Friday, 30 October 2009

Lager brewers set up lobby group

There’s a new beer lobby group called, conveniently, LOBI. It stands for Lagers of the British Isles and its aim is to give producers of lager beer greater recognition and appreciation.
LOBI is the brainchild of Mike Knight, sales manager of the Freedom Lager Brewery in Staffordshire. He organised a festival of British lagers at the White Horse pub in Parson’s Green, south London, in October. The choice was significant, because Freedom was launched over the road from the White Horse in 1995, where the head brewer was Alastair Hook, who learned the skills of making proper lager in Munich.
Hook has moved on and runs his own Meantime Brewery in Greenwich. Freedom has also changed hands. The brewery moved in 2004 to Abbots Bromley near Lichfield in Staffordshire. It was owned at first by the Brothers Brewing Co but the plant was sold in 2007 to Ed and Susan Mayman, who live locally.
The Maymans and their head brewer, Ian Ward, use brewing kit imported from both the United States and China. Their beers are produced according to the German Reinheitsgebot – the Pure Beer Law that dates from 1516. The law says that only malted barley, hops, yeast and water can be used to make beer. The fact that Freedom adheres to these strictures has encouraged the company to launch LOBI.
Once all lager beer was produced by a classic system of cold fermentation and maturation – lagering – at low temperatures. It meant that, rather like malt whisky, a lot of cash was locked up for several months while beer quietly matured and improved in ice-cold cellars beneath breweries.
That system doesn’t suit modern global brewers. They want to produce and sell beer as fast as possible to get a good return on their investment. In recent years, I have visited breweries in Poland and Russia, owned respectively by Heineken and Carlsberg, where the entire production of so-called lager takes just 21 days, not much longer than warm-fermented ale. Craft brewers in the Czech Republic, Germany, the Netherlands and Poland still make proper lager but the market is dominated by beers that are not only made quickly but also use rice and maize alongside barley malt in contravention of the Reinheitsgebot.
Freedom has been joined in forming LOBI by two Scottish brewers, Harviestoun and WEST, and Cotswold, Hepworth and Rebellion in England. They are carving a small but distinctive sector in the beer market. As Ed Mayman says: 'We can’t match the global brewers. Customers have to buy in to what Freedom is about. If people want something cold, yellow and fizzy, then that’s not an outlet for us.'
The Maymans are producing around 2,500 barrels a year and have seen sales rise by 30% this year – a significant success at a time of recession and pub closures. They have no background in brewing – Susan worked in London marketing jewellery while Ed studied mechanical engineering and then sold computer software – but they have quickly learned how to both make and sell beer. Success has led to five new fermenters and two maturation tanks being bought from China and a bottling line has been added in order that all costs are contained and every part of the production process can be handled in house.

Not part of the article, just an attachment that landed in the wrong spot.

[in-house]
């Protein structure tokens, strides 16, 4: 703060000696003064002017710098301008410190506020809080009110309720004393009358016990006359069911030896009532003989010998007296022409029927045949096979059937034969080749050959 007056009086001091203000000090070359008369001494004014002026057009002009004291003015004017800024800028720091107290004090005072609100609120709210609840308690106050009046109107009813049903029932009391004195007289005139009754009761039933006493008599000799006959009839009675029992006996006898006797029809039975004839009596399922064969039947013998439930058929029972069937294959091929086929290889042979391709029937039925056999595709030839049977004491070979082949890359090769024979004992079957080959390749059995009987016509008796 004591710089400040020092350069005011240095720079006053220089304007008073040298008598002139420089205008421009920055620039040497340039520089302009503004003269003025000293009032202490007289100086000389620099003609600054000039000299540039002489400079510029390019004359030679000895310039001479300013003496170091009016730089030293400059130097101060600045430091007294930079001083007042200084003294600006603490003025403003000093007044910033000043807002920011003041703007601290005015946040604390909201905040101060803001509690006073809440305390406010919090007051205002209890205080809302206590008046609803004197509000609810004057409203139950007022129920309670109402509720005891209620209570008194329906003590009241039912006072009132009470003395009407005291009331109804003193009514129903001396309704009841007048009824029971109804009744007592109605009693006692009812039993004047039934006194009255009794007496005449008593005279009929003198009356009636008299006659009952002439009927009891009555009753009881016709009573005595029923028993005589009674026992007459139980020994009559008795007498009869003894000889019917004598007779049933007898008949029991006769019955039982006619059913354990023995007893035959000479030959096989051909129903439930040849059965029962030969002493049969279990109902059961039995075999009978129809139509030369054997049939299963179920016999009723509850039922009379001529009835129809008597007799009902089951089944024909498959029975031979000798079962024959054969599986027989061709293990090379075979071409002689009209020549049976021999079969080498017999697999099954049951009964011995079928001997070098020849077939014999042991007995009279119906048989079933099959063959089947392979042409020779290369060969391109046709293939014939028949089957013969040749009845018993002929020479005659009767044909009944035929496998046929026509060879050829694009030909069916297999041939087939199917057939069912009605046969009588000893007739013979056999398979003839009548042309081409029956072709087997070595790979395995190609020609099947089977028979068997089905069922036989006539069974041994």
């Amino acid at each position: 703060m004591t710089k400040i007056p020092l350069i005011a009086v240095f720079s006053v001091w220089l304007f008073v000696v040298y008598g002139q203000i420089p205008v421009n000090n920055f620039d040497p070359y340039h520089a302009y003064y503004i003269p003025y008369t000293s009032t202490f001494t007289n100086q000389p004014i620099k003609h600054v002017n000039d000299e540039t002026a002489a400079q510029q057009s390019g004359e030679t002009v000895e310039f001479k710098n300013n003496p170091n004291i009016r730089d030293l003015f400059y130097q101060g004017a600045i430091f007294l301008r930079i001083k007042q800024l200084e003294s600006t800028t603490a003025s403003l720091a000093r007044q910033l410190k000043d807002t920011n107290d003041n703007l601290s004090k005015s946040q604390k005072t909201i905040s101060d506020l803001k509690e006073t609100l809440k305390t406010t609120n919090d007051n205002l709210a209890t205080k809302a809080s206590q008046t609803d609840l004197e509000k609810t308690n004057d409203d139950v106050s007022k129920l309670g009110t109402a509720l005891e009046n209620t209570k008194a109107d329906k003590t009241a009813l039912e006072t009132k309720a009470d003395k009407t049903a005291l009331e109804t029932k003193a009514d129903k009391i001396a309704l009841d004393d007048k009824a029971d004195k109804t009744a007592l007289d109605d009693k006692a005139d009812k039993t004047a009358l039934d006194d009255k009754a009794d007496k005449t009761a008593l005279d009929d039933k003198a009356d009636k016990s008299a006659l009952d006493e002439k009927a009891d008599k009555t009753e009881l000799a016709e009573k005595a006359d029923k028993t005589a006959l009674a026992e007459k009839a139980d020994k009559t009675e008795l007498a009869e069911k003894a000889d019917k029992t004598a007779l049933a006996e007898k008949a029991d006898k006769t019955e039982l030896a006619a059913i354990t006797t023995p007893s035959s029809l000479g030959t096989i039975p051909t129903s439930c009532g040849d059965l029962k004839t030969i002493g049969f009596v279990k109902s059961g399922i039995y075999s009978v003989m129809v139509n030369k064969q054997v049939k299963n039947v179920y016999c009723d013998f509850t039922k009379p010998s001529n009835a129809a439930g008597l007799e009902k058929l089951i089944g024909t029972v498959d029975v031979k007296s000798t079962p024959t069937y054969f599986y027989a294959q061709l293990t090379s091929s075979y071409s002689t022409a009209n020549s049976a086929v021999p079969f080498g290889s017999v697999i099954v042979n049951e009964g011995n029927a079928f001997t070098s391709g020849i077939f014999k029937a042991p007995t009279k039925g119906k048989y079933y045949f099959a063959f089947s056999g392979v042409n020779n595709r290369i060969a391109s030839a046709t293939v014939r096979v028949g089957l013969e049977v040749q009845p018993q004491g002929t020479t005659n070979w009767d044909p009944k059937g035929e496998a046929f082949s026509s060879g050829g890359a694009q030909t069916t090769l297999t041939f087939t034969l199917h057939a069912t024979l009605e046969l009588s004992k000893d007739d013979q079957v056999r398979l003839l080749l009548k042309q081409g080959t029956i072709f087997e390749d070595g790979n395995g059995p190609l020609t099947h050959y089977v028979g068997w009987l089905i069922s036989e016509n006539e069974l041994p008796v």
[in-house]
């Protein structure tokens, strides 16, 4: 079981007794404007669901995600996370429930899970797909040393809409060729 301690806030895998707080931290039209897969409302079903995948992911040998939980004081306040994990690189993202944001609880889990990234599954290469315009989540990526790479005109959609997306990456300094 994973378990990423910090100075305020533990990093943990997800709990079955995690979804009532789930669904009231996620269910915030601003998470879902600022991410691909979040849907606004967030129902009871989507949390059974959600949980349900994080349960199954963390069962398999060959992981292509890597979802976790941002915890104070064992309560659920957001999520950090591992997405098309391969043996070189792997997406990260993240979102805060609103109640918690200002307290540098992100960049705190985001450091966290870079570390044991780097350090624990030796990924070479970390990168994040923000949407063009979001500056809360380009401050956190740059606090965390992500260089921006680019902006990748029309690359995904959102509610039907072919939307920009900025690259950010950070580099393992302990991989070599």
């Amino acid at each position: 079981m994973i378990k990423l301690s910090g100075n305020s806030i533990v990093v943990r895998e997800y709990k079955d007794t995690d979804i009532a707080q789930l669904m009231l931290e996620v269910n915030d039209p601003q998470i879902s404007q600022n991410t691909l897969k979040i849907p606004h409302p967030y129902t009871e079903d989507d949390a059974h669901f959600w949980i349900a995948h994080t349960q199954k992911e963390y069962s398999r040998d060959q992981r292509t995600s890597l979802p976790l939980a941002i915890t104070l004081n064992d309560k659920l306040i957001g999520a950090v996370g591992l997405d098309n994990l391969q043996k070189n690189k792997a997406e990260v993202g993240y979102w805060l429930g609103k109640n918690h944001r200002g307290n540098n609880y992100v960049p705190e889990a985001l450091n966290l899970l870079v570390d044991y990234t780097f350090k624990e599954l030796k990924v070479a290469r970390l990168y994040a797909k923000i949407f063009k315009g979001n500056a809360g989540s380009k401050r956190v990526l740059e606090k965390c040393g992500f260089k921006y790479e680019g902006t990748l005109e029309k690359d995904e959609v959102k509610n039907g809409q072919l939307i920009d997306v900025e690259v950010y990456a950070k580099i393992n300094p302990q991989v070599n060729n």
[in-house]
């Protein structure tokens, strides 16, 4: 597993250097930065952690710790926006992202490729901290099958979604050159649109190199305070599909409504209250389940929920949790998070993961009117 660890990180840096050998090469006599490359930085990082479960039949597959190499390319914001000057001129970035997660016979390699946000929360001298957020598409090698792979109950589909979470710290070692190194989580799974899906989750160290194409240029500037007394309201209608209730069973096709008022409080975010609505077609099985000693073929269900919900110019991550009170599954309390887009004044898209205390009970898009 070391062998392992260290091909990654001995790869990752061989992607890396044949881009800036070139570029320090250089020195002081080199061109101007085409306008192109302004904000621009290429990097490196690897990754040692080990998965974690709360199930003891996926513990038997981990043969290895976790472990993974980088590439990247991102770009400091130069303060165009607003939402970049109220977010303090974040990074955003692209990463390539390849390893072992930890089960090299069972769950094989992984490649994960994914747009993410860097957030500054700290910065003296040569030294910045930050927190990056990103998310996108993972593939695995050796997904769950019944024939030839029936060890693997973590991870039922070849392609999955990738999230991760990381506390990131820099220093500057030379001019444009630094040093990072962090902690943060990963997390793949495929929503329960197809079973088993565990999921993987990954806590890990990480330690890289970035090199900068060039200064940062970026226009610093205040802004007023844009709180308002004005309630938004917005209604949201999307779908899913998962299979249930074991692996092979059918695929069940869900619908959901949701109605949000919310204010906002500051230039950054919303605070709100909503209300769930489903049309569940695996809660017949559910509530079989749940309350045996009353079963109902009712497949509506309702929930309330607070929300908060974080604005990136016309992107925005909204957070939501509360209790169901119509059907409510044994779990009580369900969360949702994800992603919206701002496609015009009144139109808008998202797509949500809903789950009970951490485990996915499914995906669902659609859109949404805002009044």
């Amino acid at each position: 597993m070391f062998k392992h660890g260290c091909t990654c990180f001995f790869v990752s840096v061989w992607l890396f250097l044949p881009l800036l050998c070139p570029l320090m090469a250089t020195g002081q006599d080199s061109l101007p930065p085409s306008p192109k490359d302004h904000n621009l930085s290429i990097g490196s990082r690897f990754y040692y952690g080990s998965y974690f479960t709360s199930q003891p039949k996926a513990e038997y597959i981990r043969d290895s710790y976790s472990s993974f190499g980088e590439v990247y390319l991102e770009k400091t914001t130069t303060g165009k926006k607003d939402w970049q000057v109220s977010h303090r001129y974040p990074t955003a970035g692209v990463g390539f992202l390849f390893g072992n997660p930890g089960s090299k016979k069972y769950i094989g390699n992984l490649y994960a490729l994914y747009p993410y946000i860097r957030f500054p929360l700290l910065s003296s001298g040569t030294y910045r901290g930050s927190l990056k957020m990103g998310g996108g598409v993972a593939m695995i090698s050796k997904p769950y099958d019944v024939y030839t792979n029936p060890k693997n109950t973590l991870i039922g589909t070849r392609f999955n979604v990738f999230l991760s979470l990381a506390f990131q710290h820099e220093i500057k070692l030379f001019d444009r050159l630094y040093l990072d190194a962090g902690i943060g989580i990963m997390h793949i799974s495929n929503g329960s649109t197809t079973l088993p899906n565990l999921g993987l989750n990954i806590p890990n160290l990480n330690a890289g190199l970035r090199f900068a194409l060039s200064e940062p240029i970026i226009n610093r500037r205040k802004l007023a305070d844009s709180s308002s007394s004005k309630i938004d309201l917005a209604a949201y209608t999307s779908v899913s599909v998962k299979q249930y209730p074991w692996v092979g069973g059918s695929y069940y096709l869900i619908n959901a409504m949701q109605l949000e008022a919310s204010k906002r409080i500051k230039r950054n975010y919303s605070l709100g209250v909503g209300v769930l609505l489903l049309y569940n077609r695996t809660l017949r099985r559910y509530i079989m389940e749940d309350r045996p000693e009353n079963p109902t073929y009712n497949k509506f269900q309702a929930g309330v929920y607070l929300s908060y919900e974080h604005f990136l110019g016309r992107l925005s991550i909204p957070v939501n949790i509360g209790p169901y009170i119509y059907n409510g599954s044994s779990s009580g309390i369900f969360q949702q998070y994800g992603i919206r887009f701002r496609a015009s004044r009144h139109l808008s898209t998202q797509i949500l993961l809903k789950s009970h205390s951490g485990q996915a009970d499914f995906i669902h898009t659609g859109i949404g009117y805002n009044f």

Production is divided 50:50 between draught and bottled beer, with 75% of sales going to pubs and the rest to restaurants. Most beer is sold mainly in London and the south-east but Freedom has outlets in Manchester and Glasgow as well. Draught beer is a major investment, involving cellar cooling equipment, pythons and bar dispensers and it’s vital for the brewery that staff knows how to handle proper lager. 'Training is vital,' Susan Mayman says. 'If a draught outlet goes wrong, that’s a big loss for us.'
To encourage the appreciation of their beers, the Maymans and Mike Knight are keen to see chefs in both pubs and restaurants matching beer with food. 'Chefs appreciate flavour – they can put serving notes with their dishes,' Ed Mayman says.
Freedom produces three beers. Organic Lager (4.8%) is the main brand, followed by a 5% Pilsner and Organic Dark (4.7%). Organic certification from the Soil Association is a major cost but it stresses that Freedom is reaching out to a more discriminating audience than the average lager drinker.
I toured the impressive brewhouse with Ian Ward. He uses special pale lager malt from Warminster Maltings in Wiltshire but his hops are all imported from the Czech Republic, Germany and the U.S. to give the floral and citrus notes he wants rather than aggressive bitterness. After mashing, boiling with hops and primary fermentation, the beers are lagered just above 0 degrees for a minimum of one month. Ian Ward prefers to give the beers as long as possible in the lager tanks, with his Pilsner in particular improving with age.
British lager may seem an oddity but in fact there is a long tradition of making cold-fermented beers here. Tennents in Glasgow was making lager in the 1880s and at one time there were lager breweries in such surprising places as Tottenham in north London, Shepton Mallet in Somerset and Wrexham in Wales. The Somerset brewery went by the imposing name of the Anglo-Bavarian Lager Brewery but the German connection made it unpopular during World War One and the company went out of business.
In common with cask beer producers who are recreating India Pale Ales and Porters, Freedom and the other members of LOBI are – surprising as it may seem – bringing back at an old British lager tradition. The trend may not worry the likes of Carling and Carlsberg but it should please drinkers who relish flavour in beer, whether it’s cask or lager.


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Well yet again in both Pils And Real Ale Small is best.
Its a pity the labeling cannot be improved to make it clear how it is all brewed.

31 October 2009 at 15:32  
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